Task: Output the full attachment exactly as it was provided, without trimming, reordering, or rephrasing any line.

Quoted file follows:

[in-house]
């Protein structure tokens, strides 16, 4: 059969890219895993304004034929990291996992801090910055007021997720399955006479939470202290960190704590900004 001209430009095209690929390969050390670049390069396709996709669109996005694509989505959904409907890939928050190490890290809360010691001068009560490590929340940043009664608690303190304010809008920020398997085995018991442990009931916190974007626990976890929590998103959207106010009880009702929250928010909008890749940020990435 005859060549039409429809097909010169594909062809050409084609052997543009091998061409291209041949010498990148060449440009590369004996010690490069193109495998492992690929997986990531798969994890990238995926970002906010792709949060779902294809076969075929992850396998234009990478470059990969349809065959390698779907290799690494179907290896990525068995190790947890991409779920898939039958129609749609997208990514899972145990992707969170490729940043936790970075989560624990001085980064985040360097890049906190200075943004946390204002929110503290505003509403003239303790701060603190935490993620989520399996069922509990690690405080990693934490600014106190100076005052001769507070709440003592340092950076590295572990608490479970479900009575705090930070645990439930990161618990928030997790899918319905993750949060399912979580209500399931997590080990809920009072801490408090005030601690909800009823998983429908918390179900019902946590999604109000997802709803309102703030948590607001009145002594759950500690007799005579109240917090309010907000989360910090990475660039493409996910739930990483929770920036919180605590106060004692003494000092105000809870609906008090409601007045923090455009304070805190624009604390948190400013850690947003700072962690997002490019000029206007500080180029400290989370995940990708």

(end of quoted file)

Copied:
[in-house]
């Protein structure tokens, strides 16, 4: 059969890219895993304004034929990291996992801090910055007021997720399955006479939470202290960190704590900004 001209430009095209690929390969050390670049390069396709996709669109996005694509989505959904409907890939928050190490890290809360010691001068009560490590929340940043009664608690303190304010809008920020398997085995018991442990009931916190974007626990976890929590998103959207106010009880009702929250928010909008890749940020990435 005859060549039409429809097909010169594909062809050409084609052997543009091998061409291209041949010498990148060449440009590369004996010690490069193109495998492992690929997986990531798969994890990238995926970002906010792709949060779902294809076969075929992850396998234009990478470059990969349809065959390698779907290799690494179907290896990525068995190790947890991409779920898939039958129609749609997208990514899972145990992707969170490729940043936790970075989560624990001085980064985040360097890049906190200075943004946390204002929110503290505003509403003239303790701060603190935490993620989520399996069922509990690690405080990693934490600014106190100076005052001769507070709440003592340092950076590295572990608490479970479900009575705090930070645990439930990161618990928030997790899918319905993750949060399912979580209500399931997590080990809920009072801490408090005030601690909800009823998983429908918390179900019902946590999604109000997802709803309102703030948590607001009145002594759950500690007799005579109240917090309010907000989360910090990475660039493409996910739930990483929770920036919180605590106060004692003494000092105000809870609906008090409601007045923090455009304070805190624009604390948190400013850690947003700072962690997002490019000029206007500080180029400290989370995940990708």